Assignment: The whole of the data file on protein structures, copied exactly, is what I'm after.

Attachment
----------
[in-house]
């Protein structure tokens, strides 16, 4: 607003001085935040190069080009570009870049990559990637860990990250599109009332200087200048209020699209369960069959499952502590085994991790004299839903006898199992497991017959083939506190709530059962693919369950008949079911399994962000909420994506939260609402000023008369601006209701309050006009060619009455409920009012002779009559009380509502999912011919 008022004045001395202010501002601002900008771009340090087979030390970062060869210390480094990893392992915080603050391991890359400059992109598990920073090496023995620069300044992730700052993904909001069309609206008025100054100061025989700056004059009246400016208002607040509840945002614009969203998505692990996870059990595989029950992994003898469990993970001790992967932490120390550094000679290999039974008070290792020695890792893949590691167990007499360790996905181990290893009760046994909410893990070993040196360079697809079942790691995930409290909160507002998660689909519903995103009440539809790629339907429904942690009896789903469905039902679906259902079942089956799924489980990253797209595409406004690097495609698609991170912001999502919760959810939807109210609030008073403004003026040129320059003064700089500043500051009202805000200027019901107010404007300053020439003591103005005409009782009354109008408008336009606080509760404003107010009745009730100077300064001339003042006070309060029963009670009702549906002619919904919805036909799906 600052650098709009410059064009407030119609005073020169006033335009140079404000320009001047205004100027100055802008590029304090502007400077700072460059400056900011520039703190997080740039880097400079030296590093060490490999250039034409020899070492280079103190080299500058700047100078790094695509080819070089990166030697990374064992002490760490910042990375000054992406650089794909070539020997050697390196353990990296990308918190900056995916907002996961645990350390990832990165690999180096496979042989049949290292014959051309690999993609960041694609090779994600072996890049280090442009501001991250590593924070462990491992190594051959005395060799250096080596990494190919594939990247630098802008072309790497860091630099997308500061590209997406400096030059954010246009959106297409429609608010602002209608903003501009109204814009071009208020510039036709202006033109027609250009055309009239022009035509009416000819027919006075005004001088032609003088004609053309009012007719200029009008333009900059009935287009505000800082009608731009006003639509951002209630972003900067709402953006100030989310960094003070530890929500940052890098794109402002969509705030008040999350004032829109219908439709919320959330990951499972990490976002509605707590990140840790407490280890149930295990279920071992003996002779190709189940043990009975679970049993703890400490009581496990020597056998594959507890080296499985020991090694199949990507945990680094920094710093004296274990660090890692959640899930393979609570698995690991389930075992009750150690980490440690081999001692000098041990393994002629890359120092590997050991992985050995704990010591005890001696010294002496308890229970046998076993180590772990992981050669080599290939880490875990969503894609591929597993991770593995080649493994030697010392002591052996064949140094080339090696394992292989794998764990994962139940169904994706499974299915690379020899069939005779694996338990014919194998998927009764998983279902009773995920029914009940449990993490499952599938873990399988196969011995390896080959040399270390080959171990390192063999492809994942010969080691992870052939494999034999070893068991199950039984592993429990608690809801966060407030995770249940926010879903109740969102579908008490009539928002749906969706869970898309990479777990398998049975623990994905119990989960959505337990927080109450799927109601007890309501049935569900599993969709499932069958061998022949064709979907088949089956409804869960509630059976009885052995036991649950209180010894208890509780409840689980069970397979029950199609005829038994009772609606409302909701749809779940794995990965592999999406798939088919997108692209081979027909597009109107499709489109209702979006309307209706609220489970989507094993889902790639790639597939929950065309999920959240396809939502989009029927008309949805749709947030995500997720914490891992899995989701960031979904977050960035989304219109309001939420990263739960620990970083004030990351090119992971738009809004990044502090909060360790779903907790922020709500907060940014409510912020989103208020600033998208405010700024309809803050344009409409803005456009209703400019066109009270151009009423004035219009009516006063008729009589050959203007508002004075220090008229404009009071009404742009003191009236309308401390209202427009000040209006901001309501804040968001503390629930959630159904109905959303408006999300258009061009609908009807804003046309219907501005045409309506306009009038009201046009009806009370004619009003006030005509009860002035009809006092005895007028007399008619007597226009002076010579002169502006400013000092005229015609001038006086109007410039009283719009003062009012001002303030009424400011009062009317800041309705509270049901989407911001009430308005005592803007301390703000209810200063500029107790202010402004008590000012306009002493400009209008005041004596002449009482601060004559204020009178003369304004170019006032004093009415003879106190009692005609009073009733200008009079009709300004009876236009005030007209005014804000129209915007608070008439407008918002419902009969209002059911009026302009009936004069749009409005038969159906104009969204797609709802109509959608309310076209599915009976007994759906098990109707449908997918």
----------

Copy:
[in-house]
């Protein structure tokens, strides 16, 4: 607003001085935040190069080009570009870049990559990637860990990250599109009332200087200048209020699209369960069959499952502590085994991790004299839903006898199992497991017959083939506190709530059962693919369950008949079911399994962000909420994506939260609402000023008369601006209701309050006009060619009455409920009012002779009559009380509502999912011919 008022004045001395202010501002601002900008771009340090087979030390970062060869210390480094990893392992915080603050391991890359400059992109598990920073090496023995620069300044992730700052993904909001069309609206008025100054100061025989700056004059009246400016208002607040509840945002614009969203998505692990996870059990595989029950992994003898469990993970001790992967932490120390550094000679290999039974008070290792020695890792893949590691167990007499360790996905181990290893009760046994909410893990070993040196360079697809079942790691995930409290909160507002998660689909519903995103009440539809790629339907429904942690009896789903469905039902679906259902079942089956799924489980990253797209595409406004690097495609698609991170912001999502919760959810939807109210609030008073403004003026040129320059003064700089500043500051009202805000200027019901107010404007300053020439003591103005005409009782009354109008408008336009606080509760404003107010009745009730100077300064001339003042006070309060029963009670009702549906002619919904919805036909799906 600052650098709009410059064009407030119609005073020169006033335009140079404000320009001047205004100027100055802008590029304090502007400077700072460059400056900011520039703190997080740039880097400079030296590093060490490999250039034409020899070492280079103190080299500058700047100078790094695509080819070089990166030697990374064992002490760490910042990375000054992406650089794909070539020997050697390196353990990296990308918190900056995916907002996961645990350390990832990165690999180096496979042989049949290292014959051309690999993609960041694609090779994600072996890049280090442009501001991250590593924070462990491992190594051959005395060799250096080596990494190919594939990247630098802008072309790497860091630099997308500061590209997406400096030059954010246009959106297409429609608010602002209608903003501009109204814009071009208020510039036709202006033109027609250009055309009239022009035509009416000819027919006075005004001088032609003088004609053309009012007719200029009008333009900059009935287009505000800082009608731009006003639509951002209630972003900067709402953006100030989310960094003070530890929500940052890098794109402002969509705030008040999350004032829109219908439709919320959330990951499972990490976002509605707590990140840790407490280890149930295990279920071992003996002779190709189940043990009975679970049993703890400490009581496990020597056998594959507890080296499985020991090694199949990507945990680094920094710093004296274990660090890692959640899930393979609570698995690991389930075992009750150690980490440690081999001692000098041990393994002629890359120092590997050991992985050995704990010591005890001696010294002496308890229970046998076993180590772990992981050669080599290939880490875990969503894609591929597993991770593995080649493994030697010392002591052996064949140094080339090696394992292989794998764990994962139940169904994706499974299915690379020899069939005779694996338990014919194998998927009764998983279902009773995920029914009940449990993490499952599938873990399988196969011995390896080959040399270390080959171990390192063999492809994942010969080691992870052939494999034999070893068991199950039984592993429990608690809801966060407030995770249940926010879903109740969102579908008490009539928002749906969706869970898309990479777990398998049975623990994905119990989960959505337990927080109450799927109601007890309501049935569900599993969709499932069958061998022949064709979907088949089956409804869960509630059976009885052995036991649950209180010894208890509780409840689980069970397979029950199609005829038994009772609606409302909701749809779940794995990965592999999406798939088919997108692209081979027909597009109107499709489109209702979006309307209706609220489970989507094993889902790639790639597939929950065309999920959240396809939502989009029927008309949805749709947030995500997720914490891992899995989701960031979904977050960035989304219109309001939420990263739960620990970083004030990351090119992971738009809004990044502090909060360790779903907790922020709500907060940014409510912020989103208020600033998208405010700024309809803050344009409409803005456009209703400019066109009270151009009423004035219009009516006063008729009589050959203007508002004075220090008229404009009071009404742009003191009236309308401390209202427009000040209006901001309501804040968001503390629930959630159904109905959303408006999300258009061009609908009807804003046309219907501005045409309506306009009038009201046009009806009370004619009003006030005509009860002035009809006092005895007028007399008619007597226009002076010579002169502006400013000092005229015609001038006086109007410039009283719009003062009012001002303030009424400011009062009317800041309705509270049901989407911001009430308005005592803007301390703000209810200063500029107790202010402004008590000012306009002493400009209008005041004596002449009482601060004559204020009178003369304004170019006032004093009415003879106190009692005609009073009733200008009079009709300004009876236009005030007209005014804000129209915007608070008439407008918002419902009969209002059911009026302009009936004069749009409005038969159906104009969204797609709802109509959608309310076209599915009976007994759906098990109707449908997918």